“We are the voice of America”—a Black Panther news vendor hawked his paper on the Ellipse last Saturday8 and was cheered with “right on” from the predominantly white young people everywhere he went. Who are the kids who came to tell the President they’re mad [Page 210] about Cambodia and the deaths of their fellow students at Kent State? They were the Future Farmers of America, the BusAd9 and Engineering majors, the varsity athletes from mid-western colleges. There were government officials, and some older people who had brought their kids risking the tear gas that many said was inevitable. Many were out protesting for the first time. These were the people the SDS has never been able to move, the ones who usually watched and went home mumbling about the damn anarchists. They’re the ones who always believed in the system. Now they’re active and convinced that they are the voice of America. Has the middle dropped out? Why?

The “Movement” had been telling them for over a year that President Nixon had no intention of winding down the war. He’s going to expand it, they were told, because he wants to win. The Pentagon will never let us “lose”. But he brought over a hundred thousand troops home. We haven’t started bombing the North again, and Secretary Rogers said there would never be any American ground forces in Laos or Cambodia. The New Left told them to wait and see. What can they believe? The “Movement” also told them that oppression was coming and that dissent would be crushed. They didn’t believe it. This is the United States, after all. Then the Vice-President seemed to be appealing to hate; and then “college bums;” and then Kent State. Some construction workers in New York reacted in the finest brown shirt tradition while the police looked on.10 New Left propaganda? What can they believe? Who’s telling it like it is, a glib young aide who comes out of the White House with his bullhorn to “listen” or a buddy who’s had his head busted by some crypto-fascist yelling “love it or leave it.”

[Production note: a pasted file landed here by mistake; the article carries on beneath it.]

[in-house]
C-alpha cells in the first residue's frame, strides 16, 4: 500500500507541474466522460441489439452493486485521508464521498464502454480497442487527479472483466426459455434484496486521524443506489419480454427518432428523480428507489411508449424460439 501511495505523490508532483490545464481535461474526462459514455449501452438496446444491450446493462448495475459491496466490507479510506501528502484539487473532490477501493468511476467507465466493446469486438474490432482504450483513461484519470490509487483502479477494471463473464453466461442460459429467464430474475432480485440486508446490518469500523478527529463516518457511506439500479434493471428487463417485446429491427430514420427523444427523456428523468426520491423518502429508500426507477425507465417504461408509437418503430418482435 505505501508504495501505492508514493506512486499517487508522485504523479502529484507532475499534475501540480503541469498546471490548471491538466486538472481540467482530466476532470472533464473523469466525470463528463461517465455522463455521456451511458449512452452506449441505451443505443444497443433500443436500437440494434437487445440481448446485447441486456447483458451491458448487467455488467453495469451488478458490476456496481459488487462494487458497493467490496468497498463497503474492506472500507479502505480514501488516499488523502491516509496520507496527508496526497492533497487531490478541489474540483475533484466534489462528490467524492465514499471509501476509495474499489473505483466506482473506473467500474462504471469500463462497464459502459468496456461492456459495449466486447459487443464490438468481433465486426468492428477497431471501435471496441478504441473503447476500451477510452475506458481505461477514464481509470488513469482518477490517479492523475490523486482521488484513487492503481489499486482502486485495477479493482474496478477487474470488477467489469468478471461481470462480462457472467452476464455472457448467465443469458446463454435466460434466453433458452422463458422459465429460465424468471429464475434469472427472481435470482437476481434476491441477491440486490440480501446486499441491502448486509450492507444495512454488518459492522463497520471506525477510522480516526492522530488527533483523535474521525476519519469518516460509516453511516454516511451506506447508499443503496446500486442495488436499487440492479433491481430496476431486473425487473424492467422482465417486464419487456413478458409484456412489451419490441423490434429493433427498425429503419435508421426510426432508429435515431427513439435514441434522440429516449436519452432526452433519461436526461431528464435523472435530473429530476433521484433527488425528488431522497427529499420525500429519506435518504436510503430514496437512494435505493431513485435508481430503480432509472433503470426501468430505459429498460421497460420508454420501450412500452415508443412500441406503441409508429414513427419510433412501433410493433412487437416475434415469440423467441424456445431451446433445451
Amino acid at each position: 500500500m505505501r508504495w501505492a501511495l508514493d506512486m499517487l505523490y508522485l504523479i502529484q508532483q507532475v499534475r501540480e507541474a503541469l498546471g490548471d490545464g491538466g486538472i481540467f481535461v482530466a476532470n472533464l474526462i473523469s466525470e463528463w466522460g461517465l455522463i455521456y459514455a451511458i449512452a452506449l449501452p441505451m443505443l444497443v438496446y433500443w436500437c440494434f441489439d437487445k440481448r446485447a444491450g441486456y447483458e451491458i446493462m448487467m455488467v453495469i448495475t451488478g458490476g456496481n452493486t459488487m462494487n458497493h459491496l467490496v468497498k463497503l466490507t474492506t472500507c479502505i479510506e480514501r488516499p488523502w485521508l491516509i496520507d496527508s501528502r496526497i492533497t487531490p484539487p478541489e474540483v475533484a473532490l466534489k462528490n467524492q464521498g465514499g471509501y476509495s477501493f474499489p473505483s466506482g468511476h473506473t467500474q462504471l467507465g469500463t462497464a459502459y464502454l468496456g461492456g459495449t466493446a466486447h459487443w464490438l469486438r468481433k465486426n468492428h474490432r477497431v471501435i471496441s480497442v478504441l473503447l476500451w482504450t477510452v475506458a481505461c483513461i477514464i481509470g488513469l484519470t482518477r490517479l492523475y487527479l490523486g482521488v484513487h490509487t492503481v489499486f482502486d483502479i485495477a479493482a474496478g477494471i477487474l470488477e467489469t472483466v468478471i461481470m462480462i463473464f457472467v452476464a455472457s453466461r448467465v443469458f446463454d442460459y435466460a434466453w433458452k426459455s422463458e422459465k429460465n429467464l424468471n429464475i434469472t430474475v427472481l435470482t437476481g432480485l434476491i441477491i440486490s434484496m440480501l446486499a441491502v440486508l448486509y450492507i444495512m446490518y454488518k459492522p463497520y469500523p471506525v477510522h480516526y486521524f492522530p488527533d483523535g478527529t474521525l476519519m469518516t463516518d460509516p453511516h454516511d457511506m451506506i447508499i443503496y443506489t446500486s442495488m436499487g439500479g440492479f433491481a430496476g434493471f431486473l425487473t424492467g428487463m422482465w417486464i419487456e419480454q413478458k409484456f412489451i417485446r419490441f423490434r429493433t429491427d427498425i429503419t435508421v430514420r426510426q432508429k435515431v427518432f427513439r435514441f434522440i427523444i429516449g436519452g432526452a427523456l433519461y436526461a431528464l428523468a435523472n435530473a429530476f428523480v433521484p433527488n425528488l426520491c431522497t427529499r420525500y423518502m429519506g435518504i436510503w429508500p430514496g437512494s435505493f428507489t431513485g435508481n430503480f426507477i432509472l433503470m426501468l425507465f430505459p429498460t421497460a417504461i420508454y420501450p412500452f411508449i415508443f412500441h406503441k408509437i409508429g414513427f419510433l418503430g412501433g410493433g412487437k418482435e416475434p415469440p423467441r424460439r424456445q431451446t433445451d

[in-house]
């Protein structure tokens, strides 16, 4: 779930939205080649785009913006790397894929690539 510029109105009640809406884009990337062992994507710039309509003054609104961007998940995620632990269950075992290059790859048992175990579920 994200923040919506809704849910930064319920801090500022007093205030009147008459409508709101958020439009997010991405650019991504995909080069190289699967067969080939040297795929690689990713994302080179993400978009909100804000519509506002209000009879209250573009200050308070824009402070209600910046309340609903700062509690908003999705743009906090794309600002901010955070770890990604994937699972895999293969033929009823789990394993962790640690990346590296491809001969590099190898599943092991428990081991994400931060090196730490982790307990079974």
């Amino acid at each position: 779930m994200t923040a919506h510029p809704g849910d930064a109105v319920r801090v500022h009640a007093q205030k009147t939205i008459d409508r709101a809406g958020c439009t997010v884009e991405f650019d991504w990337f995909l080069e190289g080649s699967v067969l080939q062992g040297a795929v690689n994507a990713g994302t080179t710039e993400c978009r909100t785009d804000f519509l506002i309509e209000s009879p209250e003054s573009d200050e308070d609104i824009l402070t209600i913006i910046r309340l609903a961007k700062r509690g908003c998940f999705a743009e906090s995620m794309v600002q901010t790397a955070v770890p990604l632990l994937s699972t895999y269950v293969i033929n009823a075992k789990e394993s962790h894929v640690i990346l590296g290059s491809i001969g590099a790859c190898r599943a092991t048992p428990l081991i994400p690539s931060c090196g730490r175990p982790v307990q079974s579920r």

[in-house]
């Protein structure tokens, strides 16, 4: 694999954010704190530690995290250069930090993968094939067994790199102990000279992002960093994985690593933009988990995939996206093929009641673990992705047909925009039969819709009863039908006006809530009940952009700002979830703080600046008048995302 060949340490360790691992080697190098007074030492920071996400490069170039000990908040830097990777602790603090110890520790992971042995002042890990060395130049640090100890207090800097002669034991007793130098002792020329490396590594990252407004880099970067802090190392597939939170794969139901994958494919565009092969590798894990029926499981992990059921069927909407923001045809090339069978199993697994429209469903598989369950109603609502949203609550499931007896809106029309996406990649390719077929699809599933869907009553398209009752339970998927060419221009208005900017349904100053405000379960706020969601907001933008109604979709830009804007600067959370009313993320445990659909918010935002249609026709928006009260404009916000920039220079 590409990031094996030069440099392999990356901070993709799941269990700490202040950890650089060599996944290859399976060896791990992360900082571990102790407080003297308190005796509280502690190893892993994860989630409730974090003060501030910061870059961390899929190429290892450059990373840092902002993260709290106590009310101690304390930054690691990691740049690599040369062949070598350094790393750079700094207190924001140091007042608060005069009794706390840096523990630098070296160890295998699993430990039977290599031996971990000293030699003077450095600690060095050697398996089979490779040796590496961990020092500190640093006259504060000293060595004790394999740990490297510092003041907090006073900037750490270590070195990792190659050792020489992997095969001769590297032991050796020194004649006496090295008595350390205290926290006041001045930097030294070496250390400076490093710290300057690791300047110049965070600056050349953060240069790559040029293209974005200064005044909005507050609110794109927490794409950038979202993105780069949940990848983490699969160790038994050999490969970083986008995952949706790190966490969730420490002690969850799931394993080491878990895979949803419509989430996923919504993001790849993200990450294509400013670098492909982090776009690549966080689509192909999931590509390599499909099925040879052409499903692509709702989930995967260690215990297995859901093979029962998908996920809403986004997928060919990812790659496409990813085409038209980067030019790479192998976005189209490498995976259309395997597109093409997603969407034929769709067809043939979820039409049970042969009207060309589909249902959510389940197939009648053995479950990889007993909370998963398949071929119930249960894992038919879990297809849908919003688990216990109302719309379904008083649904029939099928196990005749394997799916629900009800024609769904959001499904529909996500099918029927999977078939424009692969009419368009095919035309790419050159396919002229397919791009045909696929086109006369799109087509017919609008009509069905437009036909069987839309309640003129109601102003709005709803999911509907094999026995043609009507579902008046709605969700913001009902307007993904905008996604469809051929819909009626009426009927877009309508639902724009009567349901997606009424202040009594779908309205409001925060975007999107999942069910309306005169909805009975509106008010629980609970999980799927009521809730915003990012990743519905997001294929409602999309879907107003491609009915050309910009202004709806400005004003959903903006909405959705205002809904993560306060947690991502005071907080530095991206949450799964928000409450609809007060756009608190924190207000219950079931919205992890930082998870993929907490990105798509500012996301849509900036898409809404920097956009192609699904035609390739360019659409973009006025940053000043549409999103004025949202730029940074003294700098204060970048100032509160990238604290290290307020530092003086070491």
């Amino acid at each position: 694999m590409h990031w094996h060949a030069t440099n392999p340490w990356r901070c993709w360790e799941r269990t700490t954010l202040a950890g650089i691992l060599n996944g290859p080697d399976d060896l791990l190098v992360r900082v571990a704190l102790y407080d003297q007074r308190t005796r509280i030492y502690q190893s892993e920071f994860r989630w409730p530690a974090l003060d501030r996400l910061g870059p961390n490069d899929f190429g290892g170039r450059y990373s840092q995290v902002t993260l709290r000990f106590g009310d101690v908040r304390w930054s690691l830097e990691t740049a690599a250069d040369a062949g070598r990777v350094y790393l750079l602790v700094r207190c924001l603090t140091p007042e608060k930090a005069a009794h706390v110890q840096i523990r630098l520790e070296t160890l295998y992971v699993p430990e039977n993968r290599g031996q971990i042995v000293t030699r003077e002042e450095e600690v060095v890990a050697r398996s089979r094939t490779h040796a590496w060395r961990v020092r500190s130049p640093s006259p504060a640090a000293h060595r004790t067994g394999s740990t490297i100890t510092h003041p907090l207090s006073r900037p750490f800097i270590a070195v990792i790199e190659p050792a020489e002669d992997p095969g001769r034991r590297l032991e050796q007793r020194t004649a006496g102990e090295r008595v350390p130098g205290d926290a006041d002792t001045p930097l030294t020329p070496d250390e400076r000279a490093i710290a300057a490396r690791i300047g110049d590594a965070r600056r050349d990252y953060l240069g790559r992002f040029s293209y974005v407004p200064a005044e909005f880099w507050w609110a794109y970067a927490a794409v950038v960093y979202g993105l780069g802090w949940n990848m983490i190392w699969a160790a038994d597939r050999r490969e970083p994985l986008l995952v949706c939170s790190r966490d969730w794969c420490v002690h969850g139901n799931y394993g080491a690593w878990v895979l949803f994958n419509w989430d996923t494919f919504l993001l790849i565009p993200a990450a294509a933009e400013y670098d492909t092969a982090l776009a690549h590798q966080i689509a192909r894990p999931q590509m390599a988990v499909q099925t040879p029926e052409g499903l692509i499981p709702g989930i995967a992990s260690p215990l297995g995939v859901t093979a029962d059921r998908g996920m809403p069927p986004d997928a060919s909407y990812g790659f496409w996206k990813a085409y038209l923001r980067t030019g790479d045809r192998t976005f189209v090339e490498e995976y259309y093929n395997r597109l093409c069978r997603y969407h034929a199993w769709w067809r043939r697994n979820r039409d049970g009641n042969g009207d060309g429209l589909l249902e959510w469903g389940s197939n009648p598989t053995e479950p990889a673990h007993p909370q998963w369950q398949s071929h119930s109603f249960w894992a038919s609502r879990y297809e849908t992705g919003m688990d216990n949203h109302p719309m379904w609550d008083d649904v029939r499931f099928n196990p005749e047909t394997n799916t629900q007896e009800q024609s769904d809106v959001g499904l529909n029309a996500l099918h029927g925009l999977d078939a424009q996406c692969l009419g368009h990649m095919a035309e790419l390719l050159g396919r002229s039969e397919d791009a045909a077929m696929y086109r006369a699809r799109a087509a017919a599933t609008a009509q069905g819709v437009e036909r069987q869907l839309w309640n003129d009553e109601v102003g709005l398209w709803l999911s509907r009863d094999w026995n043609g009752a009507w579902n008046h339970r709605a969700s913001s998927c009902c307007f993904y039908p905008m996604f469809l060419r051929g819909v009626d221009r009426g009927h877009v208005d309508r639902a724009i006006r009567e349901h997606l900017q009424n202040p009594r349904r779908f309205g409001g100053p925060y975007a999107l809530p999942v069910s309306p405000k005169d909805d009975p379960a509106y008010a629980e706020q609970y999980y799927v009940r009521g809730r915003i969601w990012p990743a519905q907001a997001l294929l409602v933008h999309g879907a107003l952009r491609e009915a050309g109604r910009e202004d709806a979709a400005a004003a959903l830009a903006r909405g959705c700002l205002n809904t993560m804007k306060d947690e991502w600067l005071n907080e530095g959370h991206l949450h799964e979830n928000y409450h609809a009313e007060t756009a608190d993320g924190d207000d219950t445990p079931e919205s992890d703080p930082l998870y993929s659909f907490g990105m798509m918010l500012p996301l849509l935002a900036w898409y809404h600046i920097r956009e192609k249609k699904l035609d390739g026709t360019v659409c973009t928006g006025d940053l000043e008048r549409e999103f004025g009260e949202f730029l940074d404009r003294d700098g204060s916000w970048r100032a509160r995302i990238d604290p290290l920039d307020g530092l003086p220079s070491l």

“The streets of our country are in turmoil. The universities are filled with students rebelling and rioting. Communists are seeking to destroy our country. Russia is threatening us with her might and the Republic is in danger. Yes, danger. Yes, danger from within and without. We need law and order. Without law and order our nation can not survive.”

Sound familiar? Most students today know that Adolph Hitler said it in 1932.

Alienation is that sense of not being able to control one’s life, of the inability to affect anything by one’s action. It’s frustrating, maddening, depressing, destructive—especially when you’re 20. All of the young [Page 211] people who have been protesting about Cambodia have done so out of frustration, many of them because they are angry, but not yet entirely alienated. No, they probably haven’t dropped out yet. They are, after all, appealing to the system, and in the only way they think will work. You don’t stand outside the White House shouting at your President unless you expect him to hear. You don’t go into the streets and beg for change unless you think change is possible. Those that have been through it before are alienated, and they’re more than frustrated or angry. They were in the streets too. How long will it take the new-comers to become that alienated? They still believe in the system enough to go to Congress, to pledge to work in the next elections to change things. And change is what they want, not just sympathetic ears. How long will it take them to become alienated?